The measurements were carried out with a Monsanto Tel-Tak*
instrument with the foilowing operating conditions:
contact time (30 sec); contact pressure (0.22 MPa) with - a separation rate of 0.424 mm/sec. The test specimens were raw (uncompounded and uncured) polymers prçssed between ~ylar*film at 100C. and die cut to 5.o8 cm x o.64 cm. The true tack values reported in Table VII
*trade mark _42_ ' .
, ", ,~, .
represent the difference between the apparent tack (rubber versus rubber) and the value obtained for rubber versus stainless steel.
Monsanto Tel-Tak of Amorphous And Crystallizable Rubbers Peak Crystalline ~h Melting Tack Stren~th Polymer ~25C Tem~erature Apparent True 10Type C Psi Psi I 2.76 9 38 35 (0.24 MPa) II 3.56 28 34 32 III 3.65 -6 27 15 -IV 2.52 42 18 9 V 2.50 25 17 7 VII 2.44 None observed13 6 YIII 2.06 None observed22 4 IX
0 Notes I. Trans-Polypentenamer Farbenfabriken Bayer AG, TPR.
II. Natural. Same as D. in Table VI.
III. SNAM Progetti~s, Italy, Cis-1,4 polybutadiene (99% cis).
IV. Alfin. Same as C. in Table VI.
V. High trans SBR. Same as B. in Table VI.
VI. 50/50 by weight blend of natural and high trans SBR, II and V~ above.
YII. Firestone Tire & Rubber Co.'s solution poly-butadiene. Same as E. in Table VI.
VIII. SBR 1500. Same as F. in Table VI.
IX. Polybutadiene. Same as A. in Table VI.
The results of Table VII show ~hat the tack strength of the high trans SBR is greater than that of non-crystallizing polymers but less than that of the stereo polymers which crystallize on stretching. The tack strength of the high trans SBR rubber is approximately equal to that of Alfin SBR. Alfin rubbers are crystalline at room temperature and they undergo strain-induced crystallization. The lower tack values of Alfin SBR
and the high trans SBR relative to natural rubber may be related to the smaller amount of crystallinity produced with strein. The tack strength of the blend of natural rubber and the high trans SBR was intermediate to that of the respective homopolymers.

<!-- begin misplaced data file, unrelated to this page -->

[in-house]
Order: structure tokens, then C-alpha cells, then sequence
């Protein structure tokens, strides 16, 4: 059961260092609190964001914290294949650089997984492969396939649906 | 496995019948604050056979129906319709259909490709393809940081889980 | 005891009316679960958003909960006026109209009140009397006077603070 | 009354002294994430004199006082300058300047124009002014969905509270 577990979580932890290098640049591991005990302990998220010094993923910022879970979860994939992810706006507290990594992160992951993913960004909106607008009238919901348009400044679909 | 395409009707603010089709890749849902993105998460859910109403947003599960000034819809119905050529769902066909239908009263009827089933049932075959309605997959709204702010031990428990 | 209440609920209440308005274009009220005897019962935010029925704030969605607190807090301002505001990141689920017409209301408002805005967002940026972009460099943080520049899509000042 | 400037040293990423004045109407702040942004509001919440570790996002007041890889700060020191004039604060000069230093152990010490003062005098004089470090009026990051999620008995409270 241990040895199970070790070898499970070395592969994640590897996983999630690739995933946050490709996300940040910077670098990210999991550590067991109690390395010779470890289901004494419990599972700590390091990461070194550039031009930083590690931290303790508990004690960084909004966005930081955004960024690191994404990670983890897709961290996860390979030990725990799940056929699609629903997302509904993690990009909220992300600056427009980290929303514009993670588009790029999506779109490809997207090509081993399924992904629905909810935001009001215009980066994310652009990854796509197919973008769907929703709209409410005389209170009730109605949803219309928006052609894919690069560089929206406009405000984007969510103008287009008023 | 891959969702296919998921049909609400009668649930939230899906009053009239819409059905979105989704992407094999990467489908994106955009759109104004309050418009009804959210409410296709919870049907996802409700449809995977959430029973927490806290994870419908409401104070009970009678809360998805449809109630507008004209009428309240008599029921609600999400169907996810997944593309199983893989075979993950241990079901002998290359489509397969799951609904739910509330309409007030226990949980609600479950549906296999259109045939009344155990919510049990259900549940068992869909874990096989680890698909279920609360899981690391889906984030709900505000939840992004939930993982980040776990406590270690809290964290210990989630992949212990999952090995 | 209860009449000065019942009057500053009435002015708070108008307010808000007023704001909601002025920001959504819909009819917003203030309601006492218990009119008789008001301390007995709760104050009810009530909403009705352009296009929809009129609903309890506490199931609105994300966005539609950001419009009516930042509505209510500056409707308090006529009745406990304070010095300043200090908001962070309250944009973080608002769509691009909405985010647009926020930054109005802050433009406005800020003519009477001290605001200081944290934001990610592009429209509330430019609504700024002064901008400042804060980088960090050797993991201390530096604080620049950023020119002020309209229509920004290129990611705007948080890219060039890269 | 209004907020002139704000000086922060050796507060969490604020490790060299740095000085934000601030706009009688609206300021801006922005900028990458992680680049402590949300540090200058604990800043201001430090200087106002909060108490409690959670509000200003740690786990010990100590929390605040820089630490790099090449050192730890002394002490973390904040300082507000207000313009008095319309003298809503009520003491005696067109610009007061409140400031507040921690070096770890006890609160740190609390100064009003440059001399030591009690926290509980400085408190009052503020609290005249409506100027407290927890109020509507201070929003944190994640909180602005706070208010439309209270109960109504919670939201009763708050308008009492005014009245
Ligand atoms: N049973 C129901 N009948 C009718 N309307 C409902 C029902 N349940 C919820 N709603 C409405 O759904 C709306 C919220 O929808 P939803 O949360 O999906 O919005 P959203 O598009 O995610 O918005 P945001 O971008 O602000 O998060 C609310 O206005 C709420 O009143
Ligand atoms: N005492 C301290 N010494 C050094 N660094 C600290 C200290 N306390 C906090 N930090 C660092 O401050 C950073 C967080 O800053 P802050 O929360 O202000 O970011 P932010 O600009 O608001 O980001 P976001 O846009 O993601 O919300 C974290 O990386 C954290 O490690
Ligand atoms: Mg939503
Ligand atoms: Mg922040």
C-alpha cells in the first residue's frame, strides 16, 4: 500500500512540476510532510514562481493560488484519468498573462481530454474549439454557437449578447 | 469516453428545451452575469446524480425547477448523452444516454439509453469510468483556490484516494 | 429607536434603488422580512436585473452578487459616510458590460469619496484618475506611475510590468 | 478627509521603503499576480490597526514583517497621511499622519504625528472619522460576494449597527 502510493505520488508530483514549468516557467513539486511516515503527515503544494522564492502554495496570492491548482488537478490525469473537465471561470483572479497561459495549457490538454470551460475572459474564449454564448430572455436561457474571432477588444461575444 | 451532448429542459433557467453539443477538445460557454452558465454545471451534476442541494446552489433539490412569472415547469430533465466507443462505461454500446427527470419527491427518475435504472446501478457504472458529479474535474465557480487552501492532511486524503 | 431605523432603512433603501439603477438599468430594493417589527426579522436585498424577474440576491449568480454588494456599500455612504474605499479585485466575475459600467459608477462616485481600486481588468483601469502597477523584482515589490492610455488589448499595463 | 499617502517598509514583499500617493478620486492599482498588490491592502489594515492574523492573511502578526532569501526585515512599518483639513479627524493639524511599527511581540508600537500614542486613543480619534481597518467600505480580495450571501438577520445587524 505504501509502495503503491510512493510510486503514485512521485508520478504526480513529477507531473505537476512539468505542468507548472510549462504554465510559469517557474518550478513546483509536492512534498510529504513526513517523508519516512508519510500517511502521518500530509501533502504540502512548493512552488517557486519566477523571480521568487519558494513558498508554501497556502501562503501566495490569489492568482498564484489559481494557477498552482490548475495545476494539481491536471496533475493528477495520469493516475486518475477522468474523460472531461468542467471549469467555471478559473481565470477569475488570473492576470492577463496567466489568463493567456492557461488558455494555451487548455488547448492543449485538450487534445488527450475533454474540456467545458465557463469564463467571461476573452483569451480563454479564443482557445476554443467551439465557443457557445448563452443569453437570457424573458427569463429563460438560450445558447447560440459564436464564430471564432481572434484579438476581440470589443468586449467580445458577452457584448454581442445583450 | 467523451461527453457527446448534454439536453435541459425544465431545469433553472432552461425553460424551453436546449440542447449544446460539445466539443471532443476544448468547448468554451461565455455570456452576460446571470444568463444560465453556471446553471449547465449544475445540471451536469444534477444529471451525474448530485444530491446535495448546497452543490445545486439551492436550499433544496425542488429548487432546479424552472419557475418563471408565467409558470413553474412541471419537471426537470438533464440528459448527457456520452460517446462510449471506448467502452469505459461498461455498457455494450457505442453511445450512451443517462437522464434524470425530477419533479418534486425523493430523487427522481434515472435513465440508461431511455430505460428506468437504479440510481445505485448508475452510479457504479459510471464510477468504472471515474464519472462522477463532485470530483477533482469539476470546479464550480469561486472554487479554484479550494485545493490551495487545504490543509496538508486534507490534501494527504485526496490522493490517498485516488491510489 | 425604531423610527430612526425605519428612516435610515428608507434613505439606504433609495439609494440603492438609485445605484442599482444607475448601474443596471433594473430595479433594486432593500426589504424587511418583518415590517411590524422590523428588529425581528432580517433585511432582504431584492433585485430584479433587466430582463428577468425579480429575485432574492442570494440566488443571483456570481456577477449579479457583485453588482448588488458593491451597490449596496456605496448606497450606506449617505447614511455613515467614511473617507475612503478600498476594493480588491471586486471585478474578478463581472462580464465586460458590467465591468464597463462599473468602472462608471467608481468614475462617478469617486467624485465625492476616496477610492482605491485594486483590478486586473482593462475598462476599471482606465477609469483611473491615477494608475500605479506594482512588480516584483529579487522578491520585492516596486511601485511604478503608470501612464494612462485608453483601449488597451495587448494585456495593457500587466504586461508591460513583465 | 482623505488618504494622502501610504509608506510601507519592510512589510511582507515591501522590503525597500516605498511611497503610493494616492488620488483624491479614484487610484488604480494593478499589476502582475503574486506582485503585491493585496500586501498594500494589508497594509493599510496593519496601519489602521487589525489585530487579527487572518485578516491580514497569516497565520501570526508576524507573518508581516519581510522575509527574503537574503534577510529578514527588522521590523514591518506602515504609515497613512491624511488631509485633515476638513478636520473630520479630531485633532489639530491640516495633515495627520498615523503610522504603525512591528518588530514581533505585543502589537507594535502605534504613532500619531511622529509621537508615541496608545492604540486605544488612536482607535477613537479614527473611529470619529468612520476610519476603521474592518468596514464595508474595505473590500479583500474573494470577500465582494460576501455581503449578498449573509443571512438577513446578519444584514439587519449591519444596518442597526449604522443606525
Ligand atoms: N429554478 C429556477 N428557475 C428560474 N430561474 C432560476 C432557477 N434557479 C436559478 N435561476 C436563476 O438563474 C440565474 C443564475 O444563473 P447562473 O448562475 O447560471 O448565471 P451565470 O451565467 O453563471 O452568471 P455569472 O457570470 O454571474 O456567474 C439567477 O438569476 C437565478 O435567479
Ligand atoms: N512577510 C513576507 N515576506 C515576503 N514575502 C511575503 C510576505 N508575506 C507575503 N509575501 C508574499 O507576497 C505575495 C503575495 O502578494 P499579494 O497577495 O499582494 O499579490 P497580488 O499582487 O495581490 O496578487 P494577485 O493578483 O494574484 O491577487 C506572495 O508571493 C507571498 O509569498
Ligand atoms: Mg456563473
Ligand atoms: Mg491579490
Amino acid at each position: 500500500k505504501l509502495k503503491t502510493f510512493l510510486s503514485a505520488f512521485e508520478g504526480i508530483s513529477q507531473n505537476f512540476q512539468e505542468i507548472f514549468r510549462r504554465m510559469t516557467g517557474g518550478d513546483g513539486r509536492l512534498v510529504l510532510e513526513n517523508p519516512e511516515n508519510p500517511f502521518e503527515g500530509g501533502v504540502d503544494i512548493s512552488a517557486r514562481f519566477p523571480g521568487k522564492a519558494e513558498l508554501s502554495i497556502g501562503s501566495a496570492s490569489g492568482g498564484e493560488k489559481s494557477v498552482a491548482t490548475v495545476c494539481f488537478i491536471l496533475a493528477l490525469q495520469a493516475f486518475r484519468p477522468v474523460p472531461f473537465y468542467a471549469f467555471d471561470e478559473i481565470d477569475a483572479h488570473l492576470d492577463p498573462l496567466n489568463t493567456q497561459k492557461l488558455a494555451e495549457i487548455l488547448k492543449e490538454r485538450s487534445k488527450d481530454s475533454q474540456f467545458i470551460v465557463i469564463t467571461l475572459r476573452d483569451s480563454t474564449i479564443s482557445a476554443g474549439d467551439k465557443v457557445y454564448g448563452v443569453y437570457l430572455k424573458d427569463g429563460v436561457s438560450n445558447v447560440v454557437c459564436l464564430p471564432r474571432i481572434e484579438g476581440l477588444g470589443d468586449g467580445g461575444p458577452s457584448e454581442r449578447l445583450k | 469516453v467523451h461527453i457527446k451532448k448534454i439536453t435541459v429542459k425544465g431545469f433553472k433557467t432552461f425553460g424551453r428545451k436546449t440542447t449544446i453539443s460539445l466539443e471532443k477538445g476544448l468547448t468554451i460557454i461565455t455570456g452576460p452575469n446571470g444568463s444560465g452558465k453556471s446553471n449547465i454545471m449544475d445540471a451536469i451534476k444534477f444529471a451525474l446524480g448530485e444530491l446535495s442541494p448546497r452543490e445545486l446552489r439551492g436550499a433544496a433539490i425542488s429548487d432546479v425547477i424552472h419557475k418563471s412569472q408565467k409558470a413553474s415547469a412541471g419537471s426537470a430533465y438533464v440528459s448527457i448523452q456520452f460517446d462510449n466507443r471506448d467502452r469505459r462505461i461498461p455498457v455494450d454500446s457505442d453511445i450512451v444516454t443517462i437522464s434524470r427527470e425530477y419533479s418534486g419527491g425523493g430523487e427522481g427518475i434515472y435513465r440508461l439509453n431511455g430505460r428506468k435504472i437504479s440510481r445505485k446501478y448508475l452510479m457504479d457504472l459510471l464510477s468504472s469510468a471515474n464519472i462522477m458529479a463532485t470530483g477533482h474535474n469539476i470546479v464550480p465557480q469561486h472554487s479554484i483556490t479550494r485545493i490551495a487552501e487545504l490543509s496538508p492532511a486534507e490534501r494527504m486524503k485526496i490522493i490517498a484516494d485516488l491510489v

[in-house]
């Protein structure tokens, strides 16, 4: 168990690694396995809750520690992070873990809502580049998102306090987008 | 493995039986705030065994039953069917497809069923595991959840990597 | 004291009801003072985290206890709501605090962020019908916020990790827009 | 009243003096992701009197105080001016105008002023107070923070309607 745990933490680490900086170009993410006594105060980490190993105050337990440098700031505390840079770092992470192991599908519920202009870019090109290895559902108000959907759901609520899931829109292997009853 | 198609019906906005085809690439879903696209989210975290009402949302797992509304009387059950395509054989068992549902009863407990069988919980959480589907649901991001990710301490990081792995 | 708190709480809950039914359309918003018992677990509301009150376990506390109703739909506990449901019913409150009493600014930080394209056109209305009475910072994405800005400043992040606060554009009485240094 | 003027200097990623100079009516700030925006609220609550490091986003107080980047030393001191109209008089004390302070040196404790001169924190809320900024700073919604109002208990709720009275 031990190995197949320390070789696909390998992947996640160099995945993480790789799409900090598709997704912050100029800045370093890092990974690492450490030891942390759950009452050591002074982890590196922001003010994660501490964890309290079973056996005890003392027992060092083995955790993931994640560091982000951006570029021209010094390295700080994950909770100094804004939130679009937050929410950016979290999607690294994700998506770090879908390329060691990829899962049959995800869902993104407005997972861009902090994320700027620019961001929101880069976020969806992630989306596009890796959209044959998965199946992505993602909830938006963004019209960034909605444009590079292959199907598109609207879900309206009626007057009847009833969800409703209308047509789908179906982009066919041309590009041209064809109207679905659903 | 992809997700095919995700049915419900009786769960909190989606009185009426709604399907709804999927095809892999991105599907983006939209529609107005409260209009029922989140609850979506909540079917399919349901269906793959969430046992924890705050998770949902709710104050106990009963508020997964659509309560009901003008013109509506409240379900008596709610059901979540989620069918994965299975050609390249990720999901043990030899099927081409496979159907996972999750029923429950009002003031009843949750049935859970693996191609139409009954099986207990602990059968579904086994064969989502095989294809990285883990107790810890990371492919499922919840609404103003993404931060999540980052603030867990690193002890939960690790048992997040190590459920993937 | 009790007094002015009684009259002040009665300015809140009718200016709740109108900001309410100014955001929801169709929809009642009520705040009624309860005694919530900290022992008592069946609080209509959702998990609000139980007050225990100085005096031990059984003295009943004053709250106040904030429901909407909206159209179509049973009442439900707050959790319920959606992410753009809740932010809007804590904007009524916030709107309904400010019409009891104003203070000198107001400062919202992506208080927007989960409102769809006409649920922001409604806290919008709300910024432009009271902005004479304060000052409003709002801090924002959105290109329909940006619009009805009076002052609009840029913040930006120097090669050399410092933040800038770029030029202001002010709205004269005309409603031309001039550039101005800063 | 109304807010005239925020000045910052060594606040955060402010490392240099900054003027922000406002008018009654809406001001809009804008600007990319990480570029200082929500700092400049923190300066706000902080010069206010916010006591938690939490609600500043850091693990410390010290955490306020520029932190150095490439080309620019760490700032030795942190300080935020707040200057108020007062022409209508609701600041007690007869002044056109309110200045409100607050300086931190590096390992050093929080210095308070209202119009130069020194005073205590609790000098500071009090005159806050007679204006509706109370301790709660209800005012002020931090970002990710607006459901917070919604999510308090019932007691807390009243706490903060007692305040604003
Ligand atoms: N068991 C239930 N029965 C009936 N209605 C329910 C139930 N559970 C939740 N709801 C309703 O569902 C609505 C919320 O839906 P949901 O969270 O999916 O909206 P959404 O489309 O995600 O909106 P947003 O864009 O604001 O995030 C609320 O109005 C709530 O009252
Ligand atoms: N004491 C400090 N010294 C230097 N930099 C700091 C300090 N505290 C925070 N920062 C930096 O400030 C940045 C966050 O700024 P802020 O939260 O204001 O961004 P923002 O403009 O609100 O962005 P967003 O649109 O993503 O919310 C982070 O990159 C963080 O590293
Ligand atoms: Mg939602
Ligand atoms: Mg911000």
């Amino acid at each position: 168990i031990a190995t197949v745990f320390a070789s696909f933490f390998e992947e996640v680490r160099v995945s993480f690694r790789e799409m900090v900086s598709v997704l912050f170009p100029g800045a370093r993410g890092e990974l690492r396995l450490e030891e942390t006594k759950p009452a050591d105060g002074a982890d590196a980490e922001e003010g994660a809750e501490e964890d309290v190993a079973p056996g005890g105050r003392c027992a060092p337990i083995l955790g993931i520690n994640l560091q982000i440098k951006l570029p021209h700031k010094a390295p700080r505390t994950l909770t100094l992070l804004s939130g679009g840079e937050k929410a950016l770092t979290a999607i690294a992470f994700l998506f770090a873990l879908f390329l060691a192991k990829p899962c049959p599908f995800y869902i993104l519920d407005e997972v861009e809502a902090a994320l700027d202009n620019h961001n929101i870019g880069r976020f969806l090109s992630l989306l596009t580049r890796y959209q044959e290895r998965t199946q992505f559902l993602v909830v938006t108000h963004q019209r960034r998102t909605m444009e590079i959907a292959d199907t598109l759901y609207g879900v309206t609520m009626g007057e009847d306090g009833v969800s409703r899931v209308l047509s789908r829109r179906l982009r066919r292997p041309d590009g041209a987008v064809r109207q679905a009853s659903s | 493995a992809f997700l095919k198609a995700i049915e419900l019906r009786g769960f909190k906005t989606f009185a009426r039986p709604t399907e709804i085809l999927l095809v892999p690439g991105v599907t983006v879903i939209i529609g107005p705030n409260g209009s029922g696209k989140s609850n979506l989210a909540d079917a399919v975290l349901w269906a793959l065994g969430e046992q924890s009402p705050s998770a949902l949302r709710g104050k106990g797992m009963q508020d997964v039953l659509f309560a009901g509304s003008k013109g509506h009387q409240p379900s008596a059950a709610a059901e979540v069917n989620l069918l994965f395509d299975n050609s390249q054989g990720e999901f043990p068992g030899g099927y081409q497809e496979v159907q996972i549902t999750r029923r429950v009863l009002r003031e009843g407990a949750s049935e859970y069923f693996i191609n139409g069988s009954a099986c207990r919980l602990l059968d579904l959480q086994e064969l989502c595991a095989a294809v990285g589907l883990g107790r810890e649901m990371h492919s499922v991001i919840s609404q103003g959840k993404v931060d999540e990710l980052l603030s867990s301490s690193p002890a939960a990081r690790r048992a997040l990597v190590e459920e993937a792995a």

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H Ntl5 ~4 E-l H r~ H
r H ~H ~) tD (D tD tD' (I) (D
r-l tD r-l r l N ~:>,5 r5 ~; ~5 5 ,5 tt5 tL Ea5 rnH r-l H El E~ E~
a5 ~5) t~ (D-rl+\~ CO t~ Lt~
Q O ~ ~t~ + LS\ L~ L
O ttl tt5 rl o o o o o O
O ,~ ..
r~ tn ~ tD tD ~>
tl3 ~ H r~tD O D Q rl .r ~ ~ t t`O ~ ~ tLt bD r C~ (D `~ ~ m ~> rn t~ tLt ~ ~I H Q~ ~ ~I tY ) rl r-l r-l ,~ Q (D ~ ~ ~ tD 1~1 tl3 ~>~
Q1 ~ ~ t~ tl~ N t~ , ~ ~ o $_~ o rn X 1~ ~1 0 0 0 a5 0 0 ~ ~ ~i 0~
t ~ S ~ O ~ N~ ~~~~ a5 a5 1 (D rl ~5 rQ ~ N ~ ~ ~ ~ r-l ~ ~ (D ~ p:;
I ~ ~0 ~ ~ ~ 0 ~ 0 ~ m n5 Q~ J~ .5 C~ m5 m ~ ~ C ~ ~0c D m (D P~
~ ~ (D (D (DN~ ,~ r--l ~ r-l O
O (D(D 0 0 `~ (D ~) ~ 1 t~ ~ ,9 ~~P ~ N
C V r~ ~ t~- r5 ,5 -5 ~; (D 1~ ~ E~ m E~ H
(D S~ ~ I O1--l N
N -5 0 I L0 L~ Ll~ Ll~
E~ 0 ~4 ~ ~
Notes: M - Prepared by reaction of bari~ metal and t~rt-h~ltanol ;n liquid N~3 free Or H~0 and amines.
NH3 distille~. o~f and rcplaced with hydrocarbon solvent before use in polymerization.
N - Monomethyl amine was flash distilled f'rom sodium ribbon. To the pure condensed amine was added barium and tertiary butanol which were alLowed to react. The amine was distilled f'rom the barium di(tertiary butoxide) which was slurried in benzene. The clear portion of the benzene solution of the Ba(t-BuO)2 was used as the catalyst - the total alkalinity was 0.0127 and the composition of the barium sa]t was 100~ t-butoxide.